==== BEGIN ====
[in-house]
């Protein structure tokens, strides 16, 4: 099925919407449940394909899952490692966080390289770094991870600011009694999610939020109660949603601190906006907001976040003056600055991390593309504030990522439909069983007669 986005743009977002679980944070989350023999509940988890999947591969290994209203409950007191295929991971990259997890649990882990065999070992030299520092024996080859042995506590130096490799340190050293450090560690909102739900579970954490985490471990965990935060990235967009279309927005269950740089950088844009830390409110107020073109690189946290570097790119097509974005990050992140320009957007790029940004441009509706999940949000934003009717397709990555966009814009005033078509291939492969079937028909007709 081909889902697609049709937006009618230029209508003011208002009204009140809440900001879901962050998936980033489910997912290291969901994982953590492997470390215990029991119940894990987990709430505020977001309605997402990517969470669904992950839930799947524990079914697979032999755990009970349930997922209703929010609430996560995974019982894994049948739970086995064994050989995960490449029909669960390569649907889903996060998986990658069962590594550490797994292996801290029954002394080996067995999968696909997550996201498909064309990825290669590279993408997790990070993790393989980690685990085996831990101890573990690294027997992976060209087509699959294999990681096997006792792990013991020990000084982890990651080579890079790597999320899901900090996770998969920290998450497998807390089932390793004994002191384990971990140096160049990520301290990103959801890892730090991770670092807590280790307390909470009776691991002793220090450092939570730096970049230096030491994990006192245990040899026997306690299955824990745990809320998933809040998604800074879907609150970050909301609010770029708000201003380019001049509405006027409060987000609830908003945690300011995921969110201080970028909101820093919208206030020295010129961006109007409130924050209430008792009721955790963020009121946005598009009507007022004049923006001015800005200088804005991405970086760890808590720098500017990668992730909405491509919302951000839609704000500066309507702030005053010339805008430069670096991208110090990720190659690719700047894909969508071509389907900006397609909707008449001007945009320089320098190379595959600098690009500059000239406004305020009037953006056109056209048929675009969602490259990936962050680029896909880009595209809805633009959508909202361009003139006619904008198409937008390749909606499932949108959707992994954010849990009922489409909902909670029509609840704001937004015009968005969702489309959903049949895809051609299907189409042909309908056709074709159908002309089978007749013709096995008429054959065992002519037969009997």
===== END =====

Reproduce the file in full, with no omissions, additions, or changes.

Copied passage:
[in-house]
């Protein structure tokens, strides 16, 4: 099925919407449940394909899952490692966080390289770094991870600011009694999610939020109660949603601190906006907001976040003056600055991390593309504030990522439909069983007669 986005743009977002679980944070989350023999509940988890999947591969290994209203409950007191295929991971990259997890649990882990065999070992030299520092024996080859042995506590130096490799340190050293450090560690909102739900579970954490985490471990965990935060990235967009279309927005269950740089950088844009830390409110107020073109690189946290570097790119097509974005990050992140320009957007790029940004441009509706999940949000934003009717397709990555966009814009005033078509291939492969079937028909007709 081909889902697609049709937006009618230029209508003011208002009204009140809440900001879901962050998936980033489910997912290291969901994982953590492997470390215990029991119940894990987990709430505020977001309605997402990517969470669904992950839930799947524990079914697979032999755990009970349930997922209703929010609430996560995974019982894994049948739970086995064994050989995960490449029909669960390569649907889903996060998986990658069962590594550490797994292996801290029954002394080996067995999968696909997550996201498909064309990825290669590279993408997790990070993790393989980690685990085996831990101890573990690294027997992976060209087509699959294999990681096997006792792990013991020990000084982890990651080579890079790597999320899901900090996770998969920290998450497998807390089932390793004994002191384990971990140096160049990520301290990103959801890892730090991770670092807590280790307390909470009776691991002793220090450092939570730096970049230096030491994990006192245990040899026997306690299955824990745990809320998933809040998604800074879907609150970050909301609010770029708000201003380019001049509405006027409060987000609830908003945690300011995921969110201080970028909101820093919208206030020295010129961006109007409130924050209430008792009721955790963020009121946005598009009507007022004049923006001015800005200088804005991405970086760890808590720098500017990668992730909405491509919302951000839609704000500066309507702030005053010339805008430069670096991208110090990720190659690719700047894909969508071509389907900006397609909707008449001007945009320089320098190379595959600098690009500059000239406004305020009037953006056109056209048929675009969602490259990936962050680029896909880009595209809805633009959508909202361009003139006619904008198409937008390749909606499932949108959707992994954010849990009922489409909902909670029509609840704001937004015009968005969702489309959903049949895809051609299907189409042909309908056709074709159908002309089978007749013709096995008429054959065992002519037969009997």